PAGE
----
I entered Lunacy with a little trepidation. I, like most people, discovered Svankmajer via his stop-motion shorts. It was actually a long time before I discovered he'd made the leap to feature films in 1987 with Alice. While I enjoyed Conspirators of Pleasure, Alice, Faust, and Little Otik were long form films that left me a little cold. Particularly Otik, his last movie, was such an emotionally dull slog, I wondered if Svankmajer shouldn't stick to animating inanimate objects because he was better at making them expressive than his flesh and blood actors.
Thankfully, Luncay is a real winner and, I think, is his best, most fully realized film. Oddly enough, it is also the film in which we see the least amount of his trademark stop-motion animation. Here they serve as bumpers, little breaks. Meat, cut slabs or diced, and chickens act out in vignettes that symbolically comment on the action but never interact with the actors like his stop-motion did in his other films.
Luncay has a typical Svankmajer feel, one of cold settings, dilapidated buildings with rundown furniture, effectively making the films time and place hard to peg. Freshly mourning the loss of his mother, nightmare prone traveler Jean (Pavel Liska) encounters the Marquis (Jan Triska). Dressed in Renaissance outfit, complete with wig, traveling along the interstate highway in a horse drawn coach, the eccentric Marquis appears to be from another era. His explosive, bawdy laugh and devilish glint in his eyes is further evidence of his being a bit touched in the head.
The Marquis offers Jean a place to stay and Jean accepts the accommodation because he was kicked out of his previous residence, a hotel, due to his tantrum-like nightmares which involve big, bald, bruisers putting him in a straight jacket. That first night at the Marquis home it isn't nightmares that awaken Jean, but revelry. He witnesses the Marquis and some companions engaging in a blasphemous orgy, black robed beauties orally servicing them while they eat chocolate cake, the Marquis hammering hundreds of nails into a statue of Christ while asking God, if he does indeed exist, to reveal himself and strike him down for his sacrilege. Jean also witnesses one, seemingly unwilling, participant, the lovely Charlotte (Anna Geislerová) try to run away.
The next morning, Jean denounces the Marquis actions and the Marquis gleefully argues the age old debate about why would a divine figure that supposedly loved us, create us to endure torment and impose restrictions upon us rather than allow us to be free. Before Jean can attempt to leave, the Marquis appears to choke to death. This leads to a mock burial and eventually the Marquis introducing Jean to his friend at the local sanitarium, Dr. Murlloppe, who instead of degrees on the wall has a series of fake moustaches and beards. It is an asylum where the insane are given free reign. Jean admits himself as a patient in order to help Charlotte, Murlloppe's assistant, who claims that Murlloppe and the Marquis have staged a revolt and the true administrators have been tarred and feathered and locked in the basement. Without confirming or denying, the Marquis claims that Charlotte is a hysterical, nymphomaniac, deviant, who gets off on being a victim in peril.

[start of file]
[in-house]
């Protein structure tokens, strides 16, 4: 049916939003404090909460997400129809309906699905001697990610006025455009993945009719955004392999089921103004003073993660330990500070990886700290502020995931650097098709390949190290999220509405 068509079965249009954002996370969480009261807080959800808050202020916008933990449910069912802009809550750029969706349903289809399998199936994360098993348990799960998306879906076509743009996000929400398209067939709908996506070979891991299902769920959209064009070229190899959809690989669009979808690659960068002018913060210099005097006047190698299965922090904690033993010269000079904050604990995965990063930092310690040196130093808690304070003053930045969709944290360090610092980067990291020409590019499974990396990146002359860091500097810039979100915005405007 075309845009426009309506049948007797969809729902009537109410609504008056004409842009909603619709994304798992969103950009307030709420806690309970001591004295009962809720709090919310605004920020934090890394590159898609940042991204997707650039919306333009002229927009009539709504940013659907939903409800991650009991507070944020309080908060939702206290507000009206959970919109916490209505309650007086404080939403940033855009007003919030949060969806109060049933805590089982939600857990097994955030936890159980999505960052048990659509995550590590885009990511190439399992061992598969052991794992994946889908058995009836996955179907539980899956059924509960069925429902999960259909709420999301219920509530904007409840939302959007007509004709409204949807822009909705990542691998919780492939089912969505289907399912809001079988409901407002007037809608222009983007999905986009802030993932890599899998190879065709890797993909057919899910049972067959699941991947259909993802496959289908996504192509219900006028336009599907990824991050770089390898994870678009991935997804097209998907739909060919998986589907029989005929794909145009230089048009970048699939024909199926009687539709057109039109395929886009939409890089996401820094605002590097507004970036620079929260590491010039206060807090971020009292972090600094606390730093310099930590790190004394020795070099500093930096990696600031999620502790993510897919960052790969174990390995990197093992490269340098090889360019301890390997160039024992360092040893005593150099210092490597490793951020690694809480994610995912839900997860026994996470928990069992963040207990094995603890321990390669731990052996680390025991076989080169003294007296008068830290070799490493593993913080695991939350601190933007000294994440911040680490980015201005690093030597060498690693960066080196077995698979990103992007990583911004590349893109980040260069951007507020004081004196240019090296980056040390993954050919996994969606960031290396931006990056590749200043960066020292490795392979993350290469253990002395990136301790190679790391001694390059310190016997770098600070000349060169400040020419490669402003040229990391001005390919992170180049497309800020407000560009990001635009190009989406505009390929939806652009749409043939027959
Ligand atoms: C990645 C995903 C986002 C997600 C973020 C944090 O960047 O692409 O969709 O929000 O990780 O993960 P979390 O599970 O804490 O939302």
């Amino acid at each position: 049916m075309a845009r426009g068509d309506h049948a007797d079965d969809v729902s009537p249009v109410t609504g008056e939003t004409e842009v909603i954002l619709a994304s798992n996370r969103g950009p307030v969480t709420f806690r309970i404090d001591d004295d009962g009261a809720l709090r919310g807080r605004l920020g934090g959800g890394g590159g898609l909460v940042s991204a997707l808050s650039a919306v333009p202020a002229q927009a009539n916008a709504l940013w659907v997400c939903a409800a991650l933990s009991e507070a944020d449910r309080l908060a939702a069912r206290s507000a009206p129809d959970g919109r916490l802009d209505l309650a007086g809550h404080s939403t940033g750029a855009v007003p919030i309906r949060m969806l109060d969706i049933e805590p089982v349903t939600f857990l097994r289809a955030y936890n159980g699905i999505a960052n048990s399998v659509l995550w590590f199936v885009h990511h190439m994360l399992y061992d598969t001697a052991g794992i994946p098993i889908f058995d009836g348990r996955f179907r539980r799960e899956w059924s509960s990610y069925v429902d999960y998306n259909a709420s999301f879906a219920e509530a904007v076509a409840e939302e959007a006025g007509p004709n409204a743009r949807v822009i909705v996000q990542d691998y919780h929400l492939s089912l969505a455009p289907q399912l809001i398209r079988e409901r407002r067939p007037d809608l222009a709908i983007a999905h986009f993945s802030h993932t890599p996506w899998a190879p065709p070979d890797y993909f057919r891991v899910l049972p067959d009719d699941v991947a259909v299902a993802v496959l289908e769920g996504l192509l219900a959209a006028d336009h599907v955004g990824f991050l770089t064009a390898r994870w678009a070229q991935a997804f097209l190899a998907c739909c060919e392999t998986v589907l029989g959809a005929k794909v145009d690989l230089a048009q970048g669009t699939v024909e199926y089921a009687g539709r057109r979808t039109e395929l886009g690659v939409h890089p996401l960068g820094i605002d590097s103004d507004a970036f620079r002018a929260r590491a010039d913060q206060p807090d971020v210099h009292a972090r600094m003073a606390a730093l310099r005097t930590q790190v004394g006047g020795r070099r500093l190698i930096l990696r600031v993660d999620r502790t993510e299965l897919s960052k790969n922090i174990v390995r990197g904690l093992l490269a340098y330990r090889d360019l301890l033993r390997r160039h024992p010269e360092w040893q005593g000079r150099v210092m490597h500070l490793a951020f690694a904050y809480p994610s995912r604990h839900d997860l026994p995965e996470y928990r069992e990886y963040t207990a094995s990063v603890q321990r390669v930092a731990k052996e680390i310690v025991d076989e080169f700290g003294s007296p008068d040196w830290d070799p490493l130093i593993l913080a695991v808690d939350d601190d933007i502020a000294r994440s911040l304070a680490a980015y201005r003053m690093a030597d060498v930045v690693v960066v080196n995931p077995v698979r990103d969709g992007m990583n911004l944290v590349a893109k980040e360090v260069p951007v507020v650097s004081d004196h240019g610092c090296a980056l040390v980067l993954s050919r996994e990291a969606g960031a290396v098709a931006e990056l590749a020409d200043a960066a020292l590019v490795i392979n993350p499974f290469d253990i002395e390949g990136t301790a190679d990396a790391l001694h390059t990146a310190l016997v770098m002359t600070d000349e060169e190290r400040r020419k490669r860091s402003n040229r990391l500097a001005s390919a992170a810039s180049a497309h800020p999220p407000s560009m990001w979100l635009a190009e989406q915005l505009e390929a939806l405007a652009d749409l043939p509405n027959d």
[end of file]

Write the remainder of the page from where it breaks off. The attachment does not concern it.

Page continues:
I'll leave the rest to your imagination, though knowing Svankmajer and de Sade, it doesn't take much to assume that the Marquis, as insane as he may be, largely speaks the truth. When the real hospital administration rears its head, with its ideas of therapy through corporal punishment, the true hypocrisy, horror, and sober-insanity of a rigid system of rules comes to light. It is Jean's true worst fears realized.
Like the introduction states, it is a love of de Sade that inspires the film, more so than Poe, who gets some very minor nods to his "The Premature Burial" and "The System of Doctor Tarr & Professor Fether." But really Svankmajer is riffing on de Sade and doing it much better than Philip Kaufaman did in the critically overpraised Quills. In terms of celebrating freedom of expression and defiance, Quills was the equivalent of a crudely scrawled dick on a truckstop bathroom wall; whereas Luncay might as well be Andres Serrano's "Piss Christ."
The DVD: Zeitgeist Video
Picture: Anamorphic Widescreen. All of Svankmajer's films maintain a look that, no matter how recent they are, makes them appear like they were made in the late 60's, early 70's. This roughness includes lots of soft focus, a heavy grain level, and in Lunacy's case, quite a bit of denaturation in the colors. It is a very chilly, gray film. Technically there are some issues, most noticeably some aliasing, blurring and shimmer, enough to be troublesome, but not quite enough to write off the film as a rental or purchase.
Sound: 2.0, Czech language with optional English subtitles. Svankmajer makes his films WOS (without sound) so all of the dialogue is post-dubbed. Therefore you will get the usual synch issues and, at times, slightly canny sound. Those are just the perils of the source. His sound mix is very aggressive and the musical score is minimal, something he touches upon in the liner note interview that comes with this disc.
Extras: Liner Note Interview excerpt. -- Theatrical trailer. -- Ephemera Gallery, including paintings used in the film, done by Svankmajer's wife and collaborator Eva Svankmajerová, who sadly passed away after the film was made. -- Making Of Lunacy (14:21). A bit clip heavy, this is not a formal making of featurette, but more a b-camera footage of the behind the scenes machinations, Svankmajer giving direction and the general filming.
Conclusion: While there are some issues with the transfer imagewise, really it is such a good film, it's a case where I lean towards forgiving those faults. Deliriously surreal, wonderfully provocative, filled with some great imagery and a scenery devouring performance by Jan Triska as the Marquis, Lunacy finds Svankmajer is at his artistic best.